I share a lot of my life on this blog… so much so that I feel as though you readers — the ones who hang around fairly often, anyway — know me. I might not know you, but I’ve shared parts of my daily life with you; they’re out there for you to see. I’ve talked quite a bit about my brother, who was here in Paris with me last spring, and recently, quite a lot about my sister, who is living with me now. But I have yet to talk to you too much about my other sister, the Actress, if only because in the six years that I’ve been living here in Paris, she hasn’t come to visit.
Not that I hold it against her. Sure, she’s out of touch most of the time and she shares my irritating tendency to never pick up her phone, which means we don’t get much time to talk on a regular basis… but the second we’re back in the same place, that sisterly instinct kicks in, and it’s as though we’re back in our double-stroller. And somehow, even if it’s only twice a year, that’s enough.
It’s not that I don’t wish she were here more often… it’s just that she’s got more important things to do.
She and I are very similar and yet very different, as most sisters are. But one important similarity is our conviction in what we want. Way before I wrote out a 21-page “novel” and sent it to the address on the inside cover of one of my Yearling paperbacks, my sister was convinced she was Shirley Temple. While I was hiding in the bathroom (the only room in our house with a lock), painstakingly typing out my stories, she was in the other bathroom, performing toothpaste commercials in the mirror for her own amusement.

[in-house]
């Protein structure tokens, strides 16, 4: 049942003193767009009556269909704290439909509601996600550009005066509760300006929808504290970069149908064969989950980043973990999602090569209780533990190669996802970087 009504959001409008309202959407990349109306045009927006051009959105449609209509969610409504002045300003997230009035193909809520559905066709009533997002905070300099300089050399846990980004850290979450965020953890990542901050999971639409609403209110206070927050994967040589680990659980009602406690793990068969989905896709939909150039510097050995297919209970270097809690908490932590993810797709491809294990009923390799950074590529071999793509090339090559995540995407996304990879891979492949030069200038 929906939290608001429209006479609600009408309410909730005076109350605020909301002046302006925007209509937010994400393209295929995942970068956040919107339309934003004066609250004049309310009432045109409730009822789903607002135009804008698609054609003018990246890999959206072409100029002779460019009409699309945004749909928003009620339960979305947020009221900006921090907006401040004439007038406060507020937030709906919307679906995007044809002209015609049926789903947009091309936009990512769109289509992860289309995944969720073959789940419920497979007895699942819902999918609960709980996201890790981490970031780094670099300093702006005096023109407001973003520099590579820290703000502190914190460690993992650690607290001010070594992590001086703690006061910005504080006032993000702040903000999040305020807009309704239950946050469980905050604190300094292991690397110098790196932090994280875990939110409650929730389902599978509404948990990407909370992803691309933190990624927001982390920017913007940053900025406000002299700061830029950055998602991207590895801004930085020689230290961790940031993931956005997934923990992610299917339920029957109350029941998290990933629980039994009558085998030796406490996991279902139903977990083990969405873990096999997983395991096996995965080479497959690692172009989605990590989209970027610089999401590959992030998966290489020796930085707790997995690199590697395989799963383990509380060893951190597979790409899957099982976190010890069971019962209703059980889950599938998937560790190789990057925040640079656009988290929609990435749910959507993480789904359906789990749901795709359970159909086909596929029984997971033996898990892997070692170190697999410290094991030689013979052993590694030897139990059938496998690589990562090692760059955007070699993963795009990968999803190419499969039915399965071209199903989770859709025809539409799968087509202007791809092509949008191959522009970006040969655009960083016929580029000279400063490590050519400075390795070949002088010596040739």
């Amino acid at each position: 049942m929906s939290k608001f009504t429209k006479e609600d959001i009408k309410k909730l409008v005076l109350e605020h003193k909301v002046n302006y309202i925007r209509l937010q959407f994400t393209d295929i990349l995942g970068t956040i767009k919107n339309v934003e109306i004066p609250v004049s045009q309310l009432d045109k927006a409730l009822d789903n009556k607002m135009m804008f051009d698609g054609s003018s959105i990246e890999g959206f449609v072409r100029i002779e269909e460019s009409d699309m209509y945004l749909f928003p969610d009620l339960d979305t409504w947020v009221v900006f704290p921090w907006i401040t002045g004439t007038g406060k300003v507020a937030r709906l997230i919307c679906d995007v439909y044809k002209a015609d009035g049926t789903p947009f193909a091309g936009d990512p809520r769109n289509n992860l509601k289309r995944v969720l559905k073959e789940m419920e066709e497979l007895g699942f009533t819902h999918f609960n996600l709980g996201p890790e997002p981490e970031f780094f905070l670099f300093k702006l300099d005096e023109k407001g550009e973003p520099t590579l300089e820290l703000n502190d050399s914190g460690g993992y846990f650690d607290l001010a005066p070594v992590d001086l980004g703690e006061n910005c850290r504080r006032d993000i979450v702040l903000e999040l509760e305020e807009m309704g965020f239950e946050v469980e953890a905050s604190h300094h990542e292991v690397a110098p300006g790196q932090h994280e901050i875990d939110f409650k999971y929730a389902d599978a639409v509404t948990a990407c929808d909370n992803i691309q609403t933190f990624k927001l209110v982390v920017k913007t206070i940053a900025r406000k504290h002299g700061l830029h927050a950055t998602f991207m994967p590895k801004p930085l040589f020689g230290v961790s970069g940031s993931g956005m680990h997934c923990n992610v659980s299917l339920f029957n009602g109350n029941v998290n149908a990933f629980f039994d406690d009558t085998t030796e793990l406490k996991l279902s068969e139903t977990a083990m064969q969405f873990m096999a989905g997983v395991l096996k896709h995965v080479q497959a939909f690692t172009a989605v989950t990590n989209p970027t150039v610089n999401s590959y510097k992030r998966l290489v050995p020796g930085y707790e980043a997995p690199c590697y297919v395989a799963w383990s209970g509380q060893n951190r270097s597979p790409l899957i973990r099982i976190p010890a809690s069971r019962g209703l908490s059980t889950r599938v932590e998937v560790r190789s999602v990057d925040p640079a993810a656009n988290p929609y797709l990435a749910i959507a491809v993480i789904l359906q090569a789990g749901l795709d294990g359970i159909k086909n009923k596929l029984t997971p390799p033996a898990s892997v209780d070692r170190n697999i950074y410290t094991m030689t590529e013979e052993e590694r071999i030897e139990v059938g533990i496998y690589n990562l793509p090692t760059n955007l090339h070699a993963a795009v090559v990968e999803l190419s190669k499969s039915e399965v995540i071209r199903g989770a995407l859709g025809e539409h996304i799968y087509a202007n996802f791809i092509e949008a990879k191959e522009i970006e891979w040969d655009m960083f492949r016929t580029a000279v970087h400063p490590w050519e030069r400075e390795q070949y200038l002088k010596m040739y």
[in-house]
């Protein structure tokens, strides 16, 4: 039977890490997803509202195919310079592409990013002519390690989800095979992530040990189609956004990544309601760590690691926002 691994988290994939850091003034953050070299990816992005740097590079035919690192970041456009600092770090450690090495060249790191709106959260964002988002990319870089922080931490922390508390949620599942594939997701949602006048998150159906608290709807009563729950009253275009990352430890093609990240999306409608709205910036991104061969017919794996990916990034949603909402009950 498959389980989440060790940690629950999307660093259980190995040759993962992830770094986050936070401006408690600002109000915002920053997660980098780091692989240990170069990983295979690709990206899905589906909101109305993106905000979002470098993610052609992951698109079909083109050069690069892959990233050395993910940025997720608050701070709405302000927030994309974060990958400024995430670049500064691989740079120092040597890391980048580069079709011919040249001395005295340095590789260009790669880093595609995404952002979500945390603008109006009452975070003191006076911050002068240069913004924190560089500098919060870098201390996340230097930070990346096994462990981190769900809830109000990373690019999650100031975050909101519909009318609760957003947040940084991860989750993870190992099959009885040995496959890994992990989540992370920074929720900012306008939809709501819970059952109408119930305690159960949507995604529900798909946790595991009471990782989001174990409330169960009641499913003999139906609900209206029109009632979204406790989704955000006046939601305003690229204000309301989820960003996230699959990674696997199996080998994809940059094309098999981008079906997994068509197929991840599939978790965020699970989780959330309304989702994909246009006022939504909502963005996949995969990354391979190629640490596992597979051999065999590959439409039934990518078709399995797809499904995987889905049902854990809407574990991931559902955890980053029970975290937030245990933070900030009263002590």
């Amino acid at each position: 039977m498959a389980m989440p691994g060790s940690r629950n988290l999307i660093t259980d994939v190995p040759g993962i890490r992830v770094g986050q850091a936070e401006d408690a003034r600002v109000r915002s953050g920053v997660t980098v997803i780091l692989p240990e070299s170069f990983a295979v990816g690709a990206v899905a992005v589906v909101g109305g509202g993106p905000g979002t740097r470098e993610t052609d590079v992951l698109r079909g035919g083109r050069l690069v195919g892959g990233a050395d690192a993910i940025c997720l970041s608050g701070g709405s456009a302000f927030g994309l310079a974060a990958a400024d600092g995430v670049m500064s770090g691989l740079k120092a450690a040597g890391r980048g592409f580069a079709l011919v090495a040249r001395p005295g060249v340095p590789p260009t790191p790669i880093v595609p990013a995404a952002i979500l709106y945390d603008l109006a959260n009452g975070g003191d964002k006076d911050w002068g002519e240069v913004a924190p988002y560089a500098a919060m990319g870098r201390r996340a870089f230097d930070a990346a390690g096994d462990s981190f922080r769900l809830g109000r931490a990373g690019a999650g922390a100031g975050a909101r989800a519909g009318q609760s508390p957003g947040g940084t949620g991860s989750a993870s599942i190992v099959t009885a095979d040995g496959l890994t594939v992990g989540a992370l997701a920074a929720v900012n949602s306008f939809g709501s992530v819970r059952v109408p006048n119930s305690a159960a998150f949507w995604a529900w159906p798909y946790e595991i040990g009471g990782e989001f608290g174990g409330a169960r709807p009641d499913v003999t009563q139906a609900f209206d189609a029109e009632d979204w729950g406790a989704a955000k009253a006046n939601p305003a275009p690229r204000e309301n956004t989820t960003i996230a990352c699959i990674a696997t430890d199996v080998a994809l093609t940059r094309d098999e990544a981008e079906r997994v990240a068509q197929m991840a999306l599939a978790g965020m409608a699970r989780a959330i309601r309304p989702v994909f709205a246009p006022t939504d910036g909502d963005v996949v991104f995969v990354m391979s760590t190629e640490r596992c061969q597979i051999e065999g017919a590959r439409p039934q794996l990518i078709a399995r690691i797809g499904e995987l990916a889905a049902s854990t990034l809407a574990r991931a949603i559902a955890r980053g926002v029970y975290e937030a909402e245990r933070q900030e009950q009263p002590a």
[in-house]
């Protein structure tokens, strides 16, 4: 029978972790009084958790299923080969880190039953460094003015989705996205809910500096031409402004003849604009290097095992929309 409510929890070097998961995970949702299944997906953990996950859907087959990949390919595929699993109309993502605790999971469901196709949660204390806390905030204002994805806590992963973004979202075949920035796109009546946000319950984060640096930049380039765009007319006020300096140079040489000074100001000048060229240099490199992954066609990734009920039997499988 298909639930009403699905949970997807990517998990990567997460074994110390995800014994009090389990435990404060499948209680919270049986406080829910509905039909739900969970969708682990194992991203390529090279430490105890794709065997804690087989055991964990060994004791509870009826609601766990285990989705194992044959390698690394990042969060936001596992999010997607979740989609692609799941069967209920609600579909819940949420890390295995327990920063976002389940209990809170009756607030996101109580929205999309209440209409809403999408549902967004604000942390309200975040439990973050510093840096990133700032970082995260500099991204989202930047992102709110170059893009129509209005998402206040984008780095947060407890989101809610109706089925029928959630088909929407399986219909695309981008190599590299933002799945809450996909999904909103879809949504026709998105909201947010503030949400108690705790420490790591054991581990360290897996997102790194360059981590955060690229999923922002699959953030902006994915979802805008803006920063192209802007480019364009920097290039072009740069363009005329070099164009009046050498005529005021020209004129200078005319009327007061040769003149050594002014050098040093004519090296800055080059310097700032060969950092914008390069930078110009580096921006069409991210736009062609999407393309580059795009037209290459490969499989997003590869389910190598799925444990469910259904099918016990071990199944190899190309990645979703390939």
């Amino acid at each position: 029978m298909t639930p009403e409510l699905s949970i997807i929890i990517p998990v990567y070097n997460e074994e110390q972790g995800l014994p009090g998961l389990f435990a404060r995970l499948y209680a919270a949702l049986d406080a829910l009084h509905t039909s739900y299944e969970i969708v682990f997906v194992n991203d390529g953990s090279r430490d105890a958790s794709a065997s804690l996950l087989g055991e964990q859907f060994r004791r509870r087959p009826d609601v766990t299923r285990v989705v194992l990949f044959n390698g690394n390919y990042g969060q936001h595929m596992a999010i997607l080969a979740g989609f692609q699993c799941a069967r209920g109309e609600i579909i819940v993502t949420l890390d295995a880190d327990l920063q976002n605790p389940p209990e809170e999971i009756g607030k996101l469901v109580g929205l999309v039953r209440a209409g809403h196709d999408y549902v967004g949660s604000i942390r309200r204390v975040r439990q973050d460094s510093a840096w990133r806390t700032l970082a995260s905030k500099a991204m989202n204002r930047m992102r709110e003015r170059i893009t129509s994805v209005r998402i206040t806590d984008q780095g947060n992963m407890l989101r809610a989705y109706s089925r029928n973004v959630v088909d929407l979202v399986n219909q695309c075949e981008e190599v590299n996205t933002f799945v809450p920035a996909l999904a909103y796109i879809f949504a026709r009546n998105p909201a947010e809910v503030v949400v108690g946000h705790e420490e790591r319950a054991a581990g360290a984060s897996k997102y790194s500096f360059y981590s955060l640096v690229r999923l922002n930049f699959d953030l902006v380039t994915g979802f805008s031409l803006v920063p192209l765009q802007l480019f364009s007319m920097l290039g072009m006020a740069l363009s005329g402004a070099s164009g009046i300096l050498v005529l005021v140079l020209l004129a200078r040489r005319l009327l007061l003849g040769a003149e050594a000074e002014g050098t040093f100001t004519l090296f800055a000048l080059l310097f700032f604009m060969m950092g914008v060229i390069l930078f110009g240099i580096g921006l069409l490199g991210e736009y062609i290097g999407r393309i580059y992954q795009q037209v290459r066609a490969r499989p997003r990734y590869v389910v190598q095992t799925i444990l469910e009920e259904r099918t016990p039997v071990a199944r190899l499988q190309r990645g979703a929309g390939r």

My sister has always wanted to be an actress… and whether it’s because of all her hard work or just dumb luck, she’s actually doing it.
Because of my nomadic trajectory, I’ve missed most of my sister’s plays (though I was lucky enough to catch her playing the village drunk). One of her most recent roles was written by Genevieve Adams, one of her childhood friends, in a play that enjoyed sold-out performances before enthusiastic audiences. And I, for one, couldn’t be prouder… especially since learning that the project is now headed for the silver screen: a movie remake of the play she was in, resulting in the possibility of a performance that I might actually get the chance to see. If you’re interested in helping them out with their project, they’ve set up a Kick Starter to raise the funds to produce the movie.
So no, she won’t be crashing on my floor like my other siblings have done, though there’s a part of me that wishes she would. We’d sit on the couch and watch bad movies from the 90s, laughing uncontrollably and eating something like this: something simple with good flavors that’s green, green, green. Because aside from her thespian tendencies, my sister is also an accomplished gardener.
For now, she’ll stay on her side of the Atlantic, and I’ll stay on mine. Who knows… perhaps one day we’ll work together. Until then, I’m thinking of her… and I hope you will too.
Penne with Pesto, Peas, String Beans and Chèvre
6 ounces uncooked penne pasta
1 handful (about 10) string beans, strung and snapped in two
1 cup frozen green peas
3 ounces chèvre
2 Tbsp. prepared pesto sauce
3-4 turns of black pepper
3-4 leaves fresh basil
Cook the pasta according to the instructions on the box. When 2 minutes remain in the cooking time, add the string beans. Bring the water back to a boil. When the pasta is just a bit firmer than you like, add the green peas. When the water comes back to a boil, drain the pasta, reserving 1/2 cup of the cooking water.
Toss the pasta and vegetables with the chèvre, prepared pesto and pepper, adding cooking water to thin out the sauce as needed. Chiffonnade the basil and sprinkle over the top.